Post-16 chiefs fight the gloom traders

八月 11, 2000

Further education leaders have accused ministers and quality watchdogs of using new post-16 area inspections to "knock" colleges.

Press releases issued by the Department for Education and Employment and the inspection agency Ofsted implied that further education was to blame for poor post-16 planning in Lambeth, Tower Hamlets, Newcastle, Coventry, and Hackney and Islington, said the Association of Colleges.

Yet reports on inspections of post-16 provision in these areas, published this month, indicate that colleges are generally doing a good job, particularly in helping ethnic minority and underachieving school-leavers.

The AoC objected to comments in an Ofsted press release, which accused colleges of wasting resources and depressing achievement, and from education and employment minister Baroness Blackstone, who called for "radical change" in Lambeth and rapid improvements in the other areas.

David Gibson, AoC chief executive, said ministers and inspection chiefs appeared to be "almost enjoying the negatives" contained in the reports while ignoring the many positive points.

"We would accept there has been a lack of planning in this area, but strategic planning has not been the responsibility of colleges. We are happy to take on the challenges presented in these reports, but we are not happy with the spin put on them by the DFEE and Ofsted," he said.

Ministers are hoping that Ofsted's area inspection reports will allow direct comparisons between public and private further education providers and lead to the reorganisation of provision in areas that need it.

But college chiefs fear they may be used to impose government national goals on regions, irrespective of local conditions. Ofsted will take the lead on post-16 inspection from April under the new Learning and Skills Council regime.

Most of the criticisms following last week's reports were based on the inspection of Lambeth, which found low proportions of students completing courses and low levels of achievement. But the report also says that most post-16 teaching and training in Lambeth is satisfactory, and much of it is good.

Lambeth College, the only further education college in the area, is successful in encouraging disadvantaged young people, the report says. The college enables "relatively large" numbers of students to progress from foundation to intermediate, and from intermediate to advanced level programmes, it adds.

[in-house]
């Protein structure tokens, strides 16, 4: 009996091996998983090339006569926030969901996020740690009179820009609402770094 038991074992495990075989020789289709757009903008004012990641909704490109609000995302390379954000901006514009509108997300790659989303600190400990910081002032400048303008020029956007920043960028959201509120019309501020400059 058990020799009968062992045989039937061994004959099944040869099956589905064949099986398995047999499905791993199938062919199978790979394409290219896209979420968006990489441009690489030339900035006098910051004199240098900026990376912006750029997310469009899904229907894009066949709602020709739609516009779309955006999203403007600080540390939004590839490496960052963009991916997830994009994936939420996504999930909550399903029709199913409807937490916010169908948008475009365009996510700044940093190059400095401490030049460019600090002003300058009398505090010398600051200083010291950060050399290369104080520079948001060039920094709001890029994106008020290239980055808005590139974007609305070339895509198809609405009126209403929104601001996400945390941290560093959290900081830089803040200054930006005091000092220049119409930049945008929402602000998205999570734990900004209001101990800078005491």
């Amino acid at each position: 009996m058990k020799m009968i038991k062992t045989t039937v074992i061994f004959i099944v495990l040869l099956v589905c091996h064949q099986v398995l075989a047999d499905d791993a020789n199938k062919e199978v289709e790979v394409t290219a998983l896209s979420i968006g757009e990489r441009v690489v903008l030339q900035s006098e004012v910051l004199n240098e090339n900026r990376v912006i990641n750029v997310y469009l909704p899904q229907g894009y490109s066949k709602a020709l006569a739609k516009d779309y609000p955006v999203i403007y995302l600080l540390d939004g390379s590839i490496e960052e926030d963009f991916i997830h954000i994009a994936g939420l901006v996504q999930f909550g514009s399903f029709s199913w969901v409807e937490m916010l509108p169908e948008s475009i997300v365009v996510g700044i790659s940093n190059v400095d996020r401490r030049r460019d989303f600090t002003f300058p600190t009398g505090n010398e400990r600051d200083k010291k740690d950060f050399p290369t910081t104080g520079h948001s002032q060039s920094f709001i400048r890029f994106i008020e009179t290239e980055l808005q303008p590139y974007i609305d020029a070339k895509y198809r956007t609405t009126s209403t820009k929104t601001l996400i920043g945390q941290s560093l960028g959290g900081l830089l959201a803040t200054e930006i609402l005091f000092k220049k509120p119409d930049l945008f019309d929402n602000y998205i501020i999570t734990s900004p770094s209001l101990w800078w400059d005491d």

Social deprivation indicators place Lambeth as the 12th most deprived local authority area in England, with a high proportion of its population from ethnic minority groups for whom English is a second language.

A common theme in the reports is low achievement and high levels of migration among young people at school, leaving the post-16 providers in the areas with a lot of ground to make up to achieve achievement and retention norms.

In Lambeth, inspectors said "patterns of post-16 education are strongly affected by the fact that about half of pupils resident in Lambeth move out of the borough for their secondary education".

In Coventry, "the significant difference in performance from the national average at the age of 16 is almost eliminated after two years of post-compulsory education and training".

A report on action needed at Hackney and Islington says it is "unfortunate" that inspectors failed to note in their original report "the large loss of students at the age of 11 to schools outside the inspection area", which has "an important bearing on participation rates and levels of achievement".

The Hackney and Islington follow-up report, from education adviser Simon Jenkin, acknowledges that issues for attention set out at the end of the area inspection report "do not seem to flow logically from the main body of the report or its conclusions".

Another common theme is that post-16 strategic planning in the areas is incoherent and fragmented and is hampered by competition rather than collaboration between providers.

Coventry is a possible model for improvement. The Coventry area report says the setting up of a 14-24 Forum in the area three years ago has been "highly beneficial" in creating dialogue between schools and training providers and establishing important links with Coventry University.

However, the government's own planning arrangements have not helped Hackney and Islington. The Jenkin report says the decision to separate the boroughs into different local learning and skills council areas "is unfortunate and illogical".



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